Four men charged and arrested following spate of hare coursing in Lothians and across Scotland

Men were caught committing the crime in several areas across Scotland including Midlothian and East Lothian.

Four men have been arrested and charged in connection with wildlife crime offences across the Scottish Borders, Midlothian, East Lothian and Stirling.

Between March 1 and April 29 this year officers received a number of reports of possible hare coursing activity in the Stirling, Haddington, Duns, Kelso, Gifford and Kippen.

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Police traced a silver Subaru Forrester with four people and six dogs in Station Road, Kippen.

Hare coursing is a bloodsport where dogs are used to chase, catch and kill hares. It is illegal in the UK

Four men, aged 28, 51, 29 and 44, have been charged in connection with wildlife crime offences and a report will be submitted to the Procurator Fiscal.

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Detective Chief Inspector Bryan Burns, of Dalkeith CID, said: “I am pleased those responsible for these cruel acts have been identified and charged and is a great example of our commitment to tackling wildlife crime.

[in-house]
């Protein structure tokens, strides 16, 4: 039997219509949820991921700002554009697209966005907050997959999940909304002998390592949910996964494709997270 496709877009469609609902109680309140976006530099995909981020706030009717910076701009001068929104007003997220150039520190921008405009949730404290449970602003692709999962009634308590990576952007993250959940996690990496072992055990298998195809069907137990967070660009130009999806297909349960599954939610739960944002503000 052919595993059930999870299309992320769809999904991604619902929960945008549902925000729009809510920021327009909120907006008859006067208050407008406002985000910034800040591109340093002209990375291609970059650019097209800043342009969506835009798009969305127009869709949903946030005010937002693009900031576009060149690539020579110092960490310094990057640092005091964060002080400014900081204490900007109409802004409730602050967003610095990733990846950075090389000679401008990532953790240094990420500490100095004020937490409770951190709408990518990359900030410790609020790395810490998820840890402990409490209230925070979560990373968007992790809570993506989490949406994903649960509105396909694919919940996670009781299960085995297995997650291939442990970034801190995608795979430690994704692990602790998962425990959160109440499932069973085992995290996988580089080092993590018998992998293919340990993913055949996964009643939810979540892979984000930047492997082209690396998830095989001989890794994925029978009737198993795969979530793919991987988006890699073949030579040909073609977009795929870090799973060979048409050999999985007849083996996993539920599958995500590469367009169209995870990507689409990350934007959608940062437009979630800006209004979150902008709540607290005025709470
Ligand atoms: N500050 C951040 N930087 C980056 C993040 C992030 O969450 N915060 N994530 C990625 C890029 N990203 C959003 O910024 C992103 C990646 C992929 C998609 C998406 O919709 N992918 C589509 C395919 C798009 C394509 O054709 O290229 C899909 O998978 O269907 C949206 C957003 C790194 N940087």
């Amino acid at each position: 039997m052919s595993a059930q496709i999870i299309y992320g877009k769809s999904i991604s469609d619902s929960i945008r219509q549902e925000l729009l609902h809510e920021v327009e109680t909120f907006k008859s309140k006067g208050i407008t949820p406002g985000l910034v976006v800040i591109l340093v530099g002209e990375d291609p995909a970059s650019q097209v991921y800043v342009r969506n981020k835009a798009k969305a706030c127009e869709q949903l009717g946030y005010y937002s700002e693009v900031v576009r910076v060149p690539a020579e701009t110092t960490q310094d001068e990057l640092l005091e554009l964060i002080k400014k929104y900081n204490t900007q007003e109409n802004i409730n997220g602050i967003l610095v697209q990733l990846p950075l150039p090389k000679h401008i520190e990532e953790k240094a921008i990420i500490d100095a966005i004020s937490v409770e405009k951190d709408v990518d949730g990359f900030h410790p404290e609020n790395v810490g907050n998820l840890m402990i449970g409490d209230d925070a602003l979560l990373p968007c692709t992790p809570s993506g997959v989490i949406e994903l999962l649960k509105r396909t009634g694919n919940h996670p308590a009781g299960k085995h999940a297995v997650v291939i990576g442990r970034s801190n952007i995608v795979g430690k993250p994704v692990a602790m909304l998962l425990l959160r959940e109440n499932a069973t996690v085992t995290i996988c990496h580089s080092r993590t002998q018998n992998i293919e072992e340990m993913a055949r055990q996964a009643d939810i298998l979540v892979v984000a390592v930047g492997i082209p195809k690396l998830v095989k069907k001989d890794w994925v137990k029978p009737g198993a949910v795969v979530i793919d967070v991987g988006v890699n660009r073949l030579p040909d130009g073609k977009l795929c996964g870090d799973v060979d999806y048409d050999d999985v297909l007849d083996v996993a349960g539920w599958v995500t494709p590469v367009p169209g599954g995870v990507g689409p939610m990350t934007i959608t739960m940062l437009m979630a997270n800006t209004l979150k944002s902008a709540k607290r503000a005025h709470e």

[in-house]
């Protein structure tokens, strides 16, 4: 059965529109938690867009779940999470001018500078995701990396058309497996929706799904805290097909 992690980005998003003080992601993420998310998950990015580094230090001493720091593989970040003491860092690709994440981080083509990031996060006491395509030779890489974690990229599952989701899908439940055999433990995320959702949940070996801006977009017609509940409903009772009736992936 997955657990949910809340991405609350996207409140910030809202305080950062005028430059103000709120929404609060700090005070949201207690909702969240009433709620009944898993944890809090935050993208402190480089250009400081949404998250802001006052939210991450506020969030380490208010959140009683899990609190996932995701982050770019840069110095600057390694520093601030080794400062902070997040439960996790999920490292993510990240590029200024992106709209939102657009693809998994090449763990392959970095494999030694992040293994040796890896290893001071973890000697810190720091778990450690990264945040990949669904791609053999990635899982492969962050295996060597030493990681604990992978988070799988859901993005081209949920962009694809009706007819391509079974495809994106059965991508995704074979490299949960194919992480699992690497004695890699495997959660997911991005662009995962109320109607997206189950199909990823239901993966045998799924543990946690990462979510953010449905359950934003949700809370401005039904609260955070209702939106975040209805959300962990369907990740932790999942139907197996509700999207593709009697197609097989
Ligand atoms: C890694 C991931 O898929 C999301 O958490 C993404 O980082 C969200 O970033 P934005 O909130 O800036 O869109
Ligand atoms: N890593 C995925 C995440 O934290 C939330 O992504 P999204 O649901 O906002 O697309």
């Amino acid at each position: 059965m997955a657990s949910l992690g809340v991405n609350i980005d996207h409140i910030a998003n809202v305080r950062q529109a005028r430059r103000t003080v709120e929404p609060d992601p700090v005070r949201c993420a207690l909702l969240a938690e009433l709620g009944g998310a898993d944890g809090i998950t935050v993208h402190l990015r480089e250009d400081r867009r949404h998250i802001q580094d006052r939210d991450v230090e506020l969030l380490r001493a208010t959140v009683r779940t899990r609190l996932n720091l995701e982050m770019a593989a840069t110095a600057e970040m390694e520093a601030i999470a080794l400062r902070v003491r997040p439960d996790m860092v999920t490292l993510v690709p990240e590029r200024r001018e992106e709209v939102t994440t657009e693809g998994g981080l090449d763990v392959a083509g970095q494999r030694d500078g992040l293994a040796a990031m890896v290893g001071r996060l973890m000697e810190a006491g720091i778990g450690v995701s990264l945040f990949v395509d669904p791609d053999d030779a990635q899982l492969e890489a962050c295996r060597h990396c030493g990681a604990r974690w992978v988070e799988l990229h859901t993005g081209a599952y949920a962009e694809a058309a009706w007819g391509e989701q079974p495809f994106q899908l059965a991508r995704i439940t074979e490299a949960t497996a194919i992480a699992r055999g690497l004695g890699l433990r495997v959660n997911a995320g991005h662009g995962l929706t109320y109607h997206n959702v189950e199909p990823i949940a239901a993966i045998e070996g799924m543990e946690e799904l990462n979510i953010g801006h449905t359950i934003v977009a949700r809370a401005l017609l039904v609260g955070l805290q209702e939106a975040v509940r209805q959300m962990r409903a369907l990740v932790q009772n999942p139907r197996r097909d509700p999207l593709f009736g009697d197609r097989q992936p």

“Police Scotland, in partnership with other agencies, takes wildlife crime seriously and I would encourage members of the public to call 101 to report any incidents where wildlife crime is suspected.”

Hare coursing, which is also known as hare poaching, is the pursuit of hares with hounds which chase the hare by sight and not by scent.

The cruel act is often an organised event in which dogs are assessed in their skill in hunting live hares. It’s usually a competitive activity where substantial sums of money are bet.

It poses an issue for both animal welfare and communities in the countryside.

Sections 1 and 5 of the Hunting Act 2004 are the most relevant to hare coursing cases.